Lunette (stele)

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Stele, with Decree of Nectanebo I. (Lunette of the top 1/3 of stele.)

The lunette spatial region in the upper portion of stelas, became common for steles as a prelude to a stele's topic.[clarification needed] Its major use was from ancient Egypt in all the various categories of steles: funerary, Victory Steles, autobiographical, temple, votive, etc.

The lunettes are most common from ancient Egyptian steles, as not only is the topic of the stele presented, but honorific gods, presenters, individuals, etc. are previewed, and often with Egyptian hieroglyphic statements.

The main body of the stele is then presented below, often separated with a horizontal line (register), but not always. In Egyptian steles, many have horizontal lines of hieroglyphs; often the lunette will contain shorter vertical statements in hieroglyphs, sometimes just names of the individuals portrayed, hieroglyphs in front, or behind the individual.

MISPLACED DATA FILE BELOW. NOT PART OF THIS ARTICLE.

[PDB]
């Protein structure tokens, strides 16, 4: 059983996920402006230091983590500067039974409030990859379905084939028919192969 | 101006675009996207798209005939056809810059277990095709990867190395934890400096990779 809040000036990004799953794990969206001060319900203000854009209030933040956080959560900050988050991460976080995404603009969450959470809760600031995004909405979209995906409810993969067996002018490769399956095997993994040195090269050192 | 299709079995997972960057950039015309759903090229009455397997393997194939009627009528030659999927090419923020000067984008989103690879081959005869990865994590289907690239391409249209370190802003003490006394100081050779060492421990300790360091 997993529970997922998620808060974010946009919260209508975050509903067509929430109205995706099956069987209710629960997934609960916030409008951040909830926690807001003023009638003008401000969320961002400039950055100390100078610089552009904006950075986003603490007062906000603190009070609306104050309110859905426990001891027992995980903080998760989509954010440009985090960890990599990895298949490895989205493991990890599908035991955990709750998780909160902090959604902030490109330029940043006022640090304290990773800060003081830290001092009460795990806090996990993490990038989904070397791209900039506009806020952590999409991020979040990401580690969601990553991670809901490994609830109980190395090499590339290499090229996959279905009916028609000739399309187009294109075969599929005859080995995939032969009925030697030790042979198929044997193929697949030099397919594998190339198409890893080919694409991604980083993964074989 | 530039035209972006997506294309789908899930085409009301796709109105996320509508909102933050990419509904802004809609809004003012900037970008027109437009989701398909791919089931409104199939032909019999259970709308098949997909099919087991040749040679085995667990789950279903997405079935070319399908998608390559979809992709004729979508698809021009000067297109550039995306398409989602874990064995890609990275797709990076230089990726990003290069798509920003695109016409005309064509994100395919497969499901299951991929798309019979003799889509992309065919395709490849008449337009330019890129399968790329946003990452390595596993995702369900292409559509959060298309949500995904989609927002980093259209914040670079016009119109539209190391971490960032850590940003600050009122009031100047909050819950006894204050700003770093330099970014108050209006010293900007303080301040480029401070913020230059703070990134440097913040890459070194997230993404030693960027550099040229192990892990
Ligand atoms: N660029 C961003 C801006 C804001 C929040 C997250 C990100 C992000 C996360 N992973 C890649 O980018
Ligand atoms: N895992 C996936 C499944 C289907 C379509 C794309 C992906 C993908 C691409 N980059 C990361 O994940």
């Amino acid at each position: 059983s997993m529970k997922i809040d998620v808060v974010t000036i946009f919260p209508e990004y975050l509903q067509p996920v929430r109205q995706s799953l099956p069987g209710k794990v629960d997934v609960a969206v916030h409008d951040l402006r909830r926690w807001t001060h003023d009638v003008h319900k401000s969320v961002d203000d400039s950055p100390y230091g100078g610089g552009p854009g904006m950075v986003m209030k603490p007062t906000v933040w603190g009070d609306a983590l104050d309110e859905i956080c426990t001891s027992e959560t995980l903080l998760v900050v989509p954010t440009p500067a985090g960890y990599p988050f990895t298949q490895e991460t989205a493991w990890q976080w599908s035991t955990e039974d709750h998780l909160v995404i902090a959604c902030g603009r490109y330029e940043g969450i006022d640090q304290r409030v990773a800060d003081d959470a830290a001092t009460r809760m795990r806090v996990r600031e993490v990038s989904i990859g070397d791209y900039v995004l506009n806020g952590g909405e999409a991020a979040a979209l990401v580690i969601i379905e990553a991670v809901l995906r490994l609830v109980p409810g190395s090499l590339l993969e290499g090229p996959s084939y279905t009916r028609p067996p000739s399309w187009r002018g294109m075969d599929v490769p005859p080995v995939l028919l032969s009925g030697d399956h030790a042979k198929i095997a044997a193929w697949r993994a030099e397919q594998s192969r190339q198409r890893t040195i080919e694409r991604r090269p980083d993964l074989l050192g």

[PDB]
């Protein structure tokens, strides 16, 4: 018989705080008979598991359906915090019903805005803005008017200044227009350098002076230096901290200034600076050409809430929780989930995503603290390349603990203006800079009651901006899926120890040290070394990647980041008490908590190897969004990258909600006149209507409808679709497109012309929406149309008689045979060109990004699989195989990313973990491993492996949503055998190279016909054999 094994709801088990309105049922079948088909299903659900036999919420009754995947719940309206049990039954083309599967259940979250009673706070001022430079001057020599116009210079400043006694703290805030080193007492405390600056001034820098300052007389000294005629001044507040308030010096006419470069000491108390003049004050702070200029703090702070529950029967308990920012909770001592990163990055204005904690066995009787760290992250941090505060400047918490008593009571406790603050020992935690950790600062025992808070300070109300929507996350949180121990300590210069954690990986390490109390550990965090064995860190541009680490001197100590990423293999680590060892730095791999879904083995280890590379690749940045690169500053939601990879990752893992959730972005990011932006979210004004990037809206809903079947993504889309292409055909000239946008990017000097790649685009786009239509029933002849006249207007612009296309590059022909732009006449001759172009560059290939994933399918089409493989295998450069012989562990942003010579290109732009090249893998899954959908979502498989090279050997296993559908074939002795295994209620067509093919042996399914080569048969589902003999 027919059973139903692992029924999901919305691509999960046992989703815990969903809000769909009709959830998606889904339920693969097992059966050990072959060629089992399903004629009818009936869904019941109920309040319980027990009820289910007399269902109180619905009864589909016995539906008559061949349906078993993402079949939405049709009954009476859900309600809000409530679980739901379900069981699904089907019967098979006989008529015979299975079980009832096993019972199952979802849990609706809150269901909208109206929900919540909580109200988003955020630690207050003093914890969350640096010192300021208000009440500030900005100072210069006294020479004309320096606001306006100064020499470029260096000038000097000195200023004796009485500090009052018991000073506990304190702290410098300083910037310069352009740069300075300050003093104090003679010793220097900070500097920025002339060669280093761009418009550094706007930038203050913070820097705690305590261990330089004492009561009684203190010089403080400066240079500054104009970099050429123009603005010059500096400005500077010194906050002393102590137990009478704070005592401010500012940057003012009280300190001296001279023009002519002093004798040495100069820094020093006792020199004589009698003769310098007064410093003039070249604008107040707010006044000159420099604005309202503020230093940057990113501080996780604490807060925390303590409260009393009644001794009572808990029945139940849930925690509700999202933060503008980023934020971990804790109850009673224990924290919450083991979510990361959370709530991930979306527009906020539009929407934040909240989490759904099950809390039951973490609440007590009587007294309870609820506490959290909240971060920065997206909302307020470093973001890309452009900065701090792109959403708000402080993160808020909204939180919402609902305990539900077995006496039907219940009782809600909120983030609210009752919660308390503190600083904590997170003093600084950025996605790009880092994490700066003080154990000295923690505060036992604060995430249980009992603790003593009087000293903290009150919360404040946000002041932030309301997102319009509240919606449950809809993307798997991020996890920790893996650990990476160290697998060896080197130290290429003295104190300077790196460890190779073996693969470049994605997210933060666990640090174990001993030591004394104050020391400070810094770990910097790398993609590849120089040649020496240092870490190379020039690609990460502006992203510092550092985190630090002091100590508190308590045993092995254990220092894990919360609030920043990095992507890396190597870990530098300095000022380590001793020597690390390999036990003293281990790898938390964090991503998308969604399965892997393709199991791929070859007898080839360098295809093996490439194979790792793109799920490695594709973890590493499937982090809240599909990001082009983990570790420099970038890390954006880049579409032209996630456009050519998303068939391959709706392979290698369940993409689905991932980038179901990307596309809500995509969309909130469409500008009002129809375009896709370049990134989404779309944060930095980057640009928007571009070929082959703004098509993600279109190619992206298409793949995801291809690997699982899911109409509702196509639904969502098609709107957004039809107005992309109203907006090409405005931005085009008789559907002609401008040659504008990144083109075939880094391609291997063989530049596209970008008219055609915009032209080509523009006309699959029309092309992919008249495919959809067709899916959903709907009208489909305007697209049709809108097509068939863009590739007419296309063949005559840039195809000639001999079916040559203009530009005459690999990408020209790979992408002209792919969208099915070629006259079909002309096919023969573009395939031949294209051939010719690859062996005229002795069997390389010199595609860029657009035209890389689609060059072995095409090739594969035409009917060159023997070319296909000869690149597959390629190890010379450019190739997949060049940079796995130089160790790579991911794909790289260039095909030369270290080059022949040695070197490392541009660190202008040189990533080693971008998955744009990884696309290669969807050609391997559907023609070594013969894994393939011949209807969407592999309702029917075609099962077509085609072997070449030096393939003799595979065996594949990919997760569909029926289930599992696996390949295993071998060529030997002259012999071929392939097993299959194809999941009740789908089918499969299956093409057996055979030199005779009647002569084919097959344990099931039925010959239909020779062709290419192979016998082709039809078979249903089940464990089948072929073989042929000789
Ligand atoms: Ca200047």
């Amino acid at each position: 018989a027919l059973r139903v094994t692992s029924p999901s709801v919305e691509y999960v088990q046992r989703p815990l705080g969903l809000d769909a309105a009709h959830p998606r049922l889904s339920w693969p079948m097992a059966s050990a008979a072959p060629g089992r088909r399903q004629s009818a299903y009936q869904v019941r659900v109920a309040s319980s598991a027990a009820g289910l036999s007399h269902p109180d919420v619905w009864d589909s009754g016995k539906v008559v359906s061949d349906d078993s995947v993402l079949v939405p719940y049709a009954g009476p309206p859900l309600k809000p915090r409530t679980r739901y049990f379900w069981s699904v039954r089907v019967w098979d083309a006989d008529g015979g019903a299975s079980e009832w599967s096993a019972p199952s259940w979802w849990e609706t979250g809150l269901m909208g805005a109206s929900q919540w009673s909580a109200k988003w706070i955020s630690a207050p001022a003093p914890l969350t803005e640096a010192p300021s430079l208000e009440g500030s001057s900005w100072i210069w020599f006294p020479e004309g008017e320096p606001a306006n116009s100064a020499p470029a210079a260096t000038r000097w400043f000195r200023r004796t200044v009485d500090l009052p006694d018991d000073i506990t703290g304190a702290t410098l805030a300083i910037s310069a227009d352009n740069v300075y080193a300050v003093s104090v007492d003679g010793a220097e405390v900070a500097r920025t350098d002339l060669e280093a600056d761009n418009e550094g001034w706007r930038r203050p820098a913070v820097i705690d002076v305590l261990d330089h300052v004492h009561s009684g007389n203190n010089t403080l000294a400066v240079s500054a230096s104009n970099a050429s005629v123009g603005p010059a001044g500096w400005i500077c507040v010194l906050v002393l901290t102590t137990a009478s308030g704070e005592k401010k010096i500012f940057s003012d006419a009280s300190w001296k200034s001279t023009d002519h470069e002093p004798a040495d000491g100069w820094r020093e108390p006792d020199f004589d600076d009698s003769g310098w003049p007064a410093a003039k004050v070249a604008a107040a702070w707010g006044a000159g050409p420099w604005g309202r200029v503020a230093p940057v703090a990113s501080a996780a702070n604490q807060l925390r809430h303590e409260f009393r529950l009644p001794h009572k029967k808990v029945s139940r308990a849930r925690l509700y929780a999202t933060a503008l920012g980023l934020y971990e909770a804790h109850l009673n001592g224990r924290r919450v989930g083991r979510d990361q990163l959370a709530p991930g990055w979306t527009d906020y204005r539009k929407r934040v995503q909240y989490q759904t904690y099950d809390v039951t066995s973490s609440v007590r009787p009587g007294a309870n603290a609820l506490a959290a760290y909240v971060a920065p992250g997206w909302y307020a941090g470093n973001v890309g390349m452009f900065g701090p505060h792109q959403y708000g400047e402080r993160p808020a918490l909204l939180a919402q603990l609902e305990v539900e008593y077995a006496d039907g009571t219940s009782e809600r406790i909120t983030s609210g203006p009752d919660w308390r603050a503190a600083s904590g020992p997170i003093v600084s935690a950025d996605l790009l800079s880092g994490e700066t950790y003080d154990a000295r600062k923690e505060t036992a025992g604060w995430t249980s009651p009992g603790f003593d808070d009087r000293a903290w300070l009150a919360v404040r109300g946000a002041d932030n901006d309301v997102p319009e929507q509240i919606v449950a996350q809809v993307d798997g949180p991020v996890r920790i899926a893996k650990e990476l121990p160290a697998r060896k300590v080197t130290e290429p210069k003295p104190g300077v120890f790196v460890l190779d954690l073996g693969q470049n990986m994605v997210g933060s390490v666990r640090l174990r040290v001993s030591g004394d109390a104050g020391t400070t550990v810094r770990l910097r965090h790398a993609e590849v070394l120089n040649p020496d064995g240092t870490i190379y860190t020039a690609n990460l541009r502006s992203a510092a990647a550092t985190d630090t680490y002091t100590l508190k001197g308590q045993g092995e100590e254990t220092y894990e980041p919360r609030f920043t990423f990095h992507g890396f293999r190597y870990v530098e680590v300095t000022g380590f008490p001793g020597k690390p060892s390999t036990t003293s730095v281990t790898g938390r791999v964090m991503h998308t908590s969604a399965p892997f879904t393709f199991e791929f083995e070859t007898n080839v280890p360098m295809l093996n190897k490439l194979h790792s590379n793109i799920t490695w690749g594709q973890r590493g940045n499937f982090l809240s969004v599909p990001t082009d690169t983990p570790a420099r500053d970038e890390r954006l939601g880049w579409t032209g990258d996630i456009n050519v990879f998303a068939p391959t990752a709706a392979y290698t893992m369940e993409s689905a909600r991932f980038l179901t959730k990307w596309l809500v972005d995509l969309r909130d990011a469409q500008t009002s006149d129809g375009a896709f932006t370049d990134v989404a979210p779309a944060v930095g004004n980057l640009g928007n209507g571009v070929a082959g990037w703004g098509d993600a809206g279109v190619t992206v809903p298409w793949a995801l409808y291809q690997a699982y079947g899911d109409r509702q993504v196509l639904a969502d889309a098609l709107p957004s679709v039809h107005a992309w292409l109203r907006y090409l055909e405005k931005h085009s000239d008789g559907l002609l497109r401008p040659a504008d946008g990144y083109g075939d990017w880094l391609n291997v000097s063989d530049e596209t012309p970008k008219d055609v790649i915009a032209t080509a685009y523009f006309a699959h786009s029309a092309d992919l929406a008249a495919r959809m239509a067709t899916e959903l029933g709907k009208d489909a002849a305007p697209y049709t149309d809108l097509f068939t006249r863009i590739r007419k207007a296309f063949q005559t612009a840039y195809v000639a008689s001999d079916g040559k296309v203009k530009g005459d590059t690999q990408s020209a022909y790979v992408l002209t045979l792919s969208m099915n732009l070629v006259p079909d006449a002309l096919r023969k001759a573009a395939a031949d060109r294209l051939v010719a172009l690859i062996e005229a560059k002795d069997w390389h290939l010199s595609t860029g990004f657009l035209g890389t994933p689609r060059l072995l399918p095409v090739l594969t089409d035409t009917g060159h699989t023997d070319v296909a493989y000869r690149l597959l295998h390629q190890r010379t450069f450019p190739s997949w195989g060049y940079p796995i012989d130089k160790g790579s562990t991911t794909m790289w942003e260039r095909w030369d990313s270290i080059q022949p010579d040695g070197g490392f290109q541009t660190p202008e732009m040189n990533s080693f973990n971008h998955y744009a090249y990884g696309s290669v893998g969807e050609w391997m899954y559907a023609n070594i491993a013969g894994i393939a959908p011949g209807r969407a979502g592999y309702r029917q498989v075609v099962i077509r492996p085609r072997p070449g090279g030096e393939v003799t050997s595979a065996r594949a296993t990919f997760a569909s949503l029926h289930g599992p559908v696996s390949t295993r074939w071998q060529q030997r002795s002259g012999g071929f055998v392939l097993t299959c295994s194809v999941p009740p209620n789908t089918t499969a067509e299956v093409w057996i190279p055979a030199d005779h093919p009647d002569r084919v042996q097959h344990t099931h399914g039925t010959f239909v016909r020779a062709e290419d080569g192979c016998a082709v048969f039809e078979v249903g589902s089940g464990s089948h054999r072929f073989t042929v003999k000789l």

19th Dynasty Egypt, post Amarna[edit]

Personal votive stela.

From the post-Amarna period onwards, many personal stelas made exhortations to the gods. Stelas to specific gods: "were erected to intervene personally with the local god, often to seek justice or offer an explanation for things that had gone wrong in their lives. The deceased is shown kneeling, holding up his hands in prayer, ....."[1] Some of the personal votive stelas had ears (hieroglyphs), to represent the gods listening to the supplicant.[2]

Ancient Eyptian gallery[edit]

Non-Egyptian stele gallery[edit]

References[edit]

  1. ^ Hobson, 19th Dyn. stele to Ram-god, with 6 ears (hieroglyphs), p 17
  2. ^ Hobson, Ibid., p 17
  • Hobson, The World of the Pharaohs: a Complete Guide to Ancient Egypt, Christine Hobson, c 1997, Thames and Hudson, {softcover, ISBN 0-500-27560-2}